Ecuadorian artist Camilo Egas came to The New School for Social Research as an art professor in 1929 and soon after became director of the Art Workshops, “a series of interdisciplinary studio courses in the visual arts.” He would direct the Art Workshops until his death in 1962, hiring numerous talented teachers (Berenice Abbott, Stuart Davis, Yasuo Kuniyoshi and Lisette Model, amongst others) and establishing The New School’s reputation as a center for international modernism. Egas received his education at the School of Fine Arts in Quito. He traveled to Rome, Madrid and Paris where he first came in contact with the European avant-garde movement, before arriving in New York in the mid-twenties. Egas was considered to have played a pivotal role in shaping the art movement called pictorial indigenism. It was at The New School where Egas’ practice, both as an artist and as an educator, flourished.
In 1931, Alvin Johnson, the director of The New School, asked Camilo Egas to paint a mural to hang in the anteroom of the dance studio (lower level) where contemporary dancers Martha Graham and Doris Humphrey would later collaborate. The commission was part of Johnson’s initiative to integrate contemporary art into the school’s new modern building designed by Joseph Urban. Egas’ mural would complement works already completed by José Clemente Orozco and Thomas Hart Benton. In accordance with the theme of dance, Egas created Ecuadorian Festival, a multi-figural composition depicting ceremonial dancers. Egas’ palette consisted primarily of earth tones, which he claimed evoked ancient Incan art. Rather than attempt to document a specific indigenous festival, the work depicts a generic celebration that integrates dancers in native costumes from various regions of the country - a kind of cultural “sampler,” thereby privileging national unity over regional specificity. The mural is a flurry of movement, with figures swirling around three open central areas, as if expelled from the center by an invisible force. Egas further divides the composition with two extraordinarily tall ceremonial hats, or cucuruchos, balanced with forked sticks on the heads of masked dancers known as almas santas (holy souls). In indigenous Ecuadorian culture, these hats, derived from the cone-shaped hats worn in Spanish Holy Week processions, often took on a form of their own.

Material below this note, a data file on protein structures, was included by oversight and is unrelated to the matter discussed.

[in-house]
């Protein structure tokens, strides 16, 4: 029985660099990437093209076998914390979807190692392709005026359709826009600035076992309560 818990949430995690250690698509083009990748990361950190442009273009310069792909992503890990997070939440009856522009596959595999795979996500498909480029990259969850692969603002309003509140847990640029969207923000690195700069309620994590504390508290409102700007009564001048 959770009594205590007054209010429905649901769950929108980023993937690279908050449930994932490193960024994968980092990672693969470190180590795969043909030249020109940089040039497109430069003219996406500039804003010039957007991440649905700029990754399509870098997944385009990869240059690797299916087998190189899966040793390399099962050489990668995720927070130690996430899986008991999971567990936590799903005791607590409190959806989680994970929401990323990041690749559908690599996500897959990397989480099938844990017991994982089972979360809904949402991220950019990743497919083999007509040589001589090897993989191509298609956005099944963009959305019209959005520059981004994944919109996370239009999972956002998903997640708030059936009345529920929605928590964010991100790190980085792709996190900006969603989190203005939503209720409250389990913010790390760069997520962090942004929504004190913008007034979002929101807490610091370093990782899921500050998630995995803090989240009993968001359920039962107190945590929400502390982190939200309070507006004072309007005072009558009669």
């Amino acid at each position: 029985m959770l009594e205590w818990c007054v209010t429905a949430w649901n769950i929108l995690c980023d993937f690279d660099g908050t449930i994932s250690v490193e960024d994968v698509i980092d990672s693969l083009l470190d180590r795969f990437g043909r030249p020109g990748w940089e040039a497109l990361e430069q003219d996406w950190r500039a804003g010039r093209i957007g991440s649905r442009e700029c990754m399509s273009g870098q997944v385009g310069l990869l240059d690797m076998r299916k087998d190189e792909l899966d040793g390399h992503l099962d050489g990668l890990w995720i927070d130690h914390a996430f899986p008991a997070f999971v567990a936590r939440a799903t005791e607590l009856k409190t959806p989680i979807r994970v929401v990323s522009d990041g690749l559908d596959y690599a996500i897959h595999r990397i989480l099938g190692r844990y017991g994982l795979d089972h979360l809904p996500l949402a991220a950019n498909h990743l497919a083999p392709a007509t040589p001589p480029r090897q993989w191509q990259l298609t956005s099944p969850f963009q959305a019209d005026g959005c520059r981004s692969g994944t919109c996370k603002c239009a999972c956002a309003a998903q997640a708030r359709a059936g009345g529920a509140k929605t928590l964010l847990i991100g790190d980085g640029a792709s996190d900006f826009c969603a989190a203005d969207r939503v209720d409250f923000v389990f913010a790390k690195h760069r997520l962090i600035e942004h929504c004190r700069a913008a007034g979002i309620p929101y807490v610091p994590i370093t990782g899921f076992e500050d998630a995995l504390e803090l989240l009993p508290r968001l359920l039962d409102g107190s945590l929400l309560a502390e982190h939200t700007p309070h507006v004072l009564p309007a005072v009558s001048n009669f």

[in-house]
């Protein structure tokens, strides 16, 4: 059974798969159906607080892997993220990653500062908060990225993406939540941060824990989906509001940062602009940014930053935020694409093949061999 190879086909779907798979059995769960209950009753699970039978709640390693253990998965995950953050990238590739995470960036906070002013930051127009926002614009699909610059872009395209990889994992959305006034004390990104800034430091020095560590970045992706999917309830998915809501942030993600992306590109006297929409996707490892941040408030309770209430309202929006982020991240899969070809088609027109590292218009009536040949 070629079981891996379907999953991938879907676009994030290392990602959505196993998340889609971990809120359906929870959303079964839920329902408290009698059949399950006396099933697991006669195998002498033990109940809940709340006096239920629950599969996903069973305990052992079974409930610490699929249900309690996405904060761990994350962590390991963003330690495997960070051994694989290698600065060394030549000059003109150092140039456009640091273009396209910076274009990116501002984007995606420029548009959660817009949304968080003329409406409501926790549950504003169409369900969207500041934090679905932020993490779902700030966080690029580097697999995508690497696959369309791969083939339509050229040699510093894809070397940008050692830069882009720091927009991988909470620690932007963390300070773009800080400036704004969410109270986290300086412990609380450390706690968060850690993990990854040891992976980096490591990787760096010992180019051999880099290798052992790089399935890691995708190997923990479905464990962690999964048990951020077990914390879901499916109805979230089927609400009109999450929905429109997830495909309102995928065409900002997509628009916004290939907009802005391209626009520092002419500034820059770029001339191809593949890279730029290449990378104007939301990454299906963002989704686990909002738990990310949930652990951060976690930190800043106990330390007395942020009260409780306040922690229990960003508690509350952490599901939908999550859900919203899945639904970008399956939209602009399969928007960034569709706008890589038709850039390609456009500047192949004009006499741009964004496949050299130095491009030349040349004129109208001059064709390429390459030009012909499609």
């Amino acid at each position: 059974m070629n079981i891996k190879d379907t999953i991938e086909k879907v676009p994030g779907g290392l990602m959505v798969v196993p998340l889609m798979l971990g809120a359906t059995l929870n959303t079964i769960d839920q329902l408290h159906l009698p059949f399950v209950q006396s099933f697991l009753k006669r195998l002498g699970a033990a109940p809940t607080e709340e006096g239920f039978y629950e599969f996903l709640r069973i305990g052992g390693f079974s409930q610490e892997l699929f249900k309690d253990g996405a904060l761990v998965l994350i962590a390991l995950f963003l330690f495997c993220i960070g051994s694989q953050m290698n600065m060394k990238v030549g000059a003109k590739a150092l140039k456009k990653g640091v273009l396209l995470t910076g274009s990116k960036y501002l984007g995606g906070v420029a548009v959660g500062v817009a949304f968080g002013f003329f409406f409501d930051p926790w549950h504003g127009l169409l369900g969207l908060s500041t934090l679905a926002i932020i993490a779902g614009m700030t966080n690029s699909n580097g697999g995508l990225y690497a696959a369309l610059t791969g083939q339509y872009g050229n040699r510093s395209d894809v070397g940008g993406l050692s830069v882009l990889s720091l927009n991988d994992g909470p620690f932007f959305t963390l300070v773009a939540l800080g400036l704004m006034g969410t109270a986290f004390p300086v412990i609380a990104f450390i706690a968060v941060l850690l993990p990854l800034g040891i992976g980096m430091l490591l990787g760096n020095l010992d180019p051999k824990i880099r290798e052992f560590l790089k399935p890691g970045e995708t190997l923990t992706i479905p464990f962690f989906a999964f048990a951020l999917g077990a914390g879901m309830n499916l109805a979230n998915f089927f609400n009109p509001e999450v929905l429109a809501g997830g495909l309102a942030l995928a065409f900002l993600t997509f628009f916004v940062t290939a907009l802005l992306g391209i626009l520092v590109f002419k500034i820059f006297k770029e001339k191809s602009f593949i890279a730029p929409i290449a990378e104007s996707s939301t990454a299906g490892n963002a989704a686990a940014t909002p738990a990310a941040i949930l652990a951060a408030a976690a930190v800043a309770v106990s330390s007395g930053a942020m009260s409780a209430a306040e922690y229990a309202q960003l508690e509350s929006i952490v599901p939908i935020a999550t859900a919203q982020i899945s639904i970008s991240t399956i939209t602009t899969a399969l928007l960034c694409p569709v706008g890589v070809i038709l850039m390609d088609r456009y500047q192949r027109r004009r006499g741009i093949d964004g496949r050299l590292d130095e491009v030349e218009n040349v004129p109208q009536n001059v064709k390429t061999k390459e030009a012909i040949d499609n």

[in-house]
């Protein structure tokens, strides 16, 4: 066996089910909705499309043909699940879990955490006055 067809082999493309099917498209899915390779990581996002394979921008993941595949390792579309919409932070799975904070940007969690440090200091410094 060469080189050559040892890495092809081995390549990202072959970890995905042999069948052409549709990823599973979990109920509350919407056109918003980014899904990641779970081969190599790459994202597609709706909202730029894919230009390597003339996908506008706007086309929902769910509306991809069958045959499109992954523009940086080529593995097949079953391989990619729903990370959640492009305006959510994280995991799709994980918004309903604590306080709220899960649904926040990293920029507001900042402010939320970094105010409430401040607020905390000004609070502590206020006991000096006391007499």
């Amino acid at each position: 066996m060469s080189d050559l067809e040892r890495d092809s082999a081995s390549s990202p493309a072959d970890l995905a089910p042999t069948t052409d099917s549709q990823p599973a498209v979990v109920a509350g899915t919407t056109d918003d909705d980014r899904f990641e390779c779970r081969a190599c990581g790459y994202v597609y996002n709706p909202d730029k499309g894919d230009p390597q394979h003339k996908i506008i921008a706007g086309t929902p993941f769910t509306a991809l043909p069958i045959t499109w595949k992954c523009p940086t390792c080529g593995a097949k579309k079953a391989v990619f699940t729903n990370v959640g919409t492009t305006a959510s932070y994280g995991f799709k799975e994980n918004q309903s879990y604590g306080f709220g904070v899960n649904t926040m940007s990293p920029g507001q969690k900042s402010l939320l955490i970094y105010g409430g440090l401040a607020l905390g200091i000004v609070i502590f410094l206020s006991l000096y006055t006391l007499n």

To a North American audience the scene would have been breathtakingly exotic. Ecuadorian Festivalwas favorably reviewed in the American Magazine of Art, Art News, the New York Times, the New York Sun, and the New York Evening Post. Perhaps because of The New School’s progressive orientation, Alvin Johnson, in his discussion of Egas in Notes on The New School Murals, made cultural identity a specifically political issue, identifying the hand in the lower left corner of the image as “the hand of Spain suppressing the Indo-American spirit.” Johnson’s interpretation seems a bit implausible, given Egas’ own description of the scene as “something that reflects the moments of happiness into which the natives of Ecuador immerse themselves, so colorful and simultaneously so solid; strong in body yet anxious to enjoy their festivals.” This description indicates that his work was not intended as a form of social protest, but rather as a celebration or a moment of escape and enjoyment. Johnson’s interpretation of Ecuadorian Festival reveals more about the then-current trend toward political content and social commentary in works of art.
- Michele Greet, 2011
Author of Beyond National Identity: Pictorial Indigenism as a Modernist Strategy in Andean Art, 1920–1960